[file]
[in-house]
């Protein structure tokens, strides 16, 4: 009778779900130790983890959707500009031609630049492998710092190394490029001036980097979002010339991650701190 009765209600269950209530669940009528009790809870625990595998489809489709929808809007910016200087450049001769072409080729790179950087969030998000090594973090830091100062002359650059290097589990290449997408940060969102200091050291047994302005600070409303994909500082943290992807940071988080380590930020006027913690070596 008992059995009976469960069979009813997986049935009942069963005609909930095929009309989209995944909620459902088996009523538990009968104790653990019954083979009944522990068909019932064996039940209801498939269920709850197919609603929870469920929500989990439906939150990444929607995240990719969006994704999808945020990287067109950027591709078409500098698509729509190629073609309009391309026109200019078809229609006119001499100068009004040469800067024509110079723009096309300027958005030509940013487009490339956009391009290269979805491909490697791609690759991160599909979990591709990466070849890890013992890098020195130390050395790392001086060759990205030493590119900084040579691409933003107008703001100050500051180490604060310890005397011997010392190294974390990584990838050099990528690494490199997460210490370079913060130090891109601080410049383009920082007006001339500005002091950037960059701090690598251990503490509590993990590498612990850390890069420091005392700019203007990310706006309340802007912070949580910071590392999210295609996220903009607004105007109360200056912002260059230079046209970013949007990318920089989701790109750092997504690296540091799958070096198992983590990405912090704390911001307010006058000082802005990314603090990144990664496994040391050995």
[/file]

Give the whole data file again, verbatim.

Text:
[in-house]
């Protein structure tokens, strides 16, 4: 009778779900130790983890959707500009031609630049492998710092190394490029001036980097979002010339991650701190 009765209600269950209530669940009528009790809870625990595998489809489709929808809007910016200087450049001769072409080729790179950087969030998000090594973090830091100062002359650059290097589990290449997408940060969102200091050291047994302005600070409303994909500082943290992807940071988080380590930020006027913690070596 008992059995009976469960069979009813997986049935009942069963005609909930095929009309989209995944909620459902088996009523538990009968104790653990019954083979009944522990068909019932064996039940209801498939269920709850197919609603929870469920929500989990439906939150990444929607995240990719969006994704999808945020990287067109950027591709078409500098698509729509190629073609309009391309026109200019078809229609006119001499100068009004040469800067024509110079723009096309300027958005030509940013487009490339956009391009290269979805491909490697791609690759991160599909979990591709990466070849890890013992890098020195130390050395790392001086060759990205030493590119900084040579691409933003107008703001100050500051180490604060310890005397011997010392190294974390990584990838050099990528690494490199997460210490370079913060130090891109601080410049383009920082007006001339500005002091950037960059701090690598251990503490509590993990590498612990850390890069420091005392700019203007990310706006309340802007912070949580910071590392999210295609996220903009607004105007109360200056912002260059230079046209970013949007990318920089989701790109750092997504690296540091799958070096198992983590990405912090704390911001307010006058000082802005990314603090990144990664496994040391050995």